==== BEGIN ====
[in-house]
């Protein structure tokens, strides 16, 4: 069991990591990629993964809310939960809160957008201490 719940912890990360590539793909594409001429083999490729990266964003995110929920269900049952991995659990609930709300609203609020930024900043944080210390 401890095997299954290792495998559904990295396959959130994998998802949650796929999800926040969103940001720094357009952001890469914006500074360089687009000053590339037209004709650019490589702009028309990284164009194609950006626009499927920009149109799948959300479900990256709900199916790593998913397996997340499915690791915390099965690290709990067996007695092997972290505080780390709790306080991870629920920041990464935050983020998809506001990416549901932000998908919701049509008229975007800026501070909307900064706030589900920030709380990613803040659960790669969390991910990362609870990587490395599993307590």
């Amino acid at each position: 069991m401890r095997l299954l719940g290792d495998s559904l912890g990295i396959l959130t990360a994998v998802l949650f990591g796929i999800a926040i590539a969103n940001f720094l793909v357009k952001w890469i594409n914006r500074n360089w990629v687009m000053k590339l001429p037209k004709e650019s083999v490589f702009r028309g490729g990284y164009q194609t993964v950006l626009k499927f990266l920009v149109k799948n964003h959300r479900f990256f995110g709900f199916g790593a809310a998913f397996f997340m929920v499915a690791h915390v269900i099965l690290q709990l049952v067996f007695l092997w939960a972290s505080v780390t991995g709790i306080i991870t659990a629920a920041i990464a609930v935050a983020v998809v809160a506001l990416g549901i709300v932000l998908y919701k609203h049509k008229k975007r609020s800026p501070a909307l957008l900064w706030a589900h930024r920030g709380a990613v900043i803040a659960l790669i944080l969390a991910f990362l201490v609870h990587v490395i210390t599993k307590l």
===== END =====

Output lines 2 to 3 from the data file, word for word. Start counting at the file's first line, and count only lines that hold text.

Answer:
């Protein structure tokens, strides 16, 4: 069991990591990629993964809310939960809160957008201490 719940912890990360590539793909594409001429083999490729990266964003995110929920269900049952991995659990609930709300609203609020930024900043944080210390 401890095997299954290792495998559904990295396959959130994998998802949650796929999800926040969103940001720094357009952001890469914006500074360089687009000053590339037209004709650019490589702009028309990284164009194609950006626009499927920009149109799948959300479900990256709900199916790593998913397996997340499915690791915390099965690290709990067996007695092997972290505080780390709790306080991870629920920041990464935050983020998809506001990416549901932000998908919701049509008229975007800026501070909307900064706030589900920030709380990613803040659960790669969390991910990362609870990587490395599993307590």
């Amino acid at each position: 069991m401890r095997l299954l719940g290792d495998s559904l912890g990295i396959l959130t990360a994998v998802l949650f990591g796929i999800a926040i590539a969103n940001f720094l793909v357009k952001w890469i594409n914006r500074n360089w990629v687009m000053k590339l001429p037209k004709e650019s083999v490589f702009r028309g490729g990284y164009q194609t993964v950006l626009k499927f990266l920009v149109k799948n964003h959300r479900f990256f995110g709900f199916g790593a809310a998913f397996f997340m929920v499915a690791h915390v269900i099965l690290q709990l049952v067996f007695l092997w939960a972290s505080v780390t991995g709790i306080i991870t659990a629920a920041i990464a609930v935050a983020v998809v809160a506001l990416g549901i709300v932000l998908y919701k609203h049509k008229k975007r609020s800026p501070a909307l957008l900064w706030a589900h930024r920030g709380a990613v900043i803040a659960l790669i944080l969390a991910f990362l201490v609870h990587v490395i210390t599993k307590l």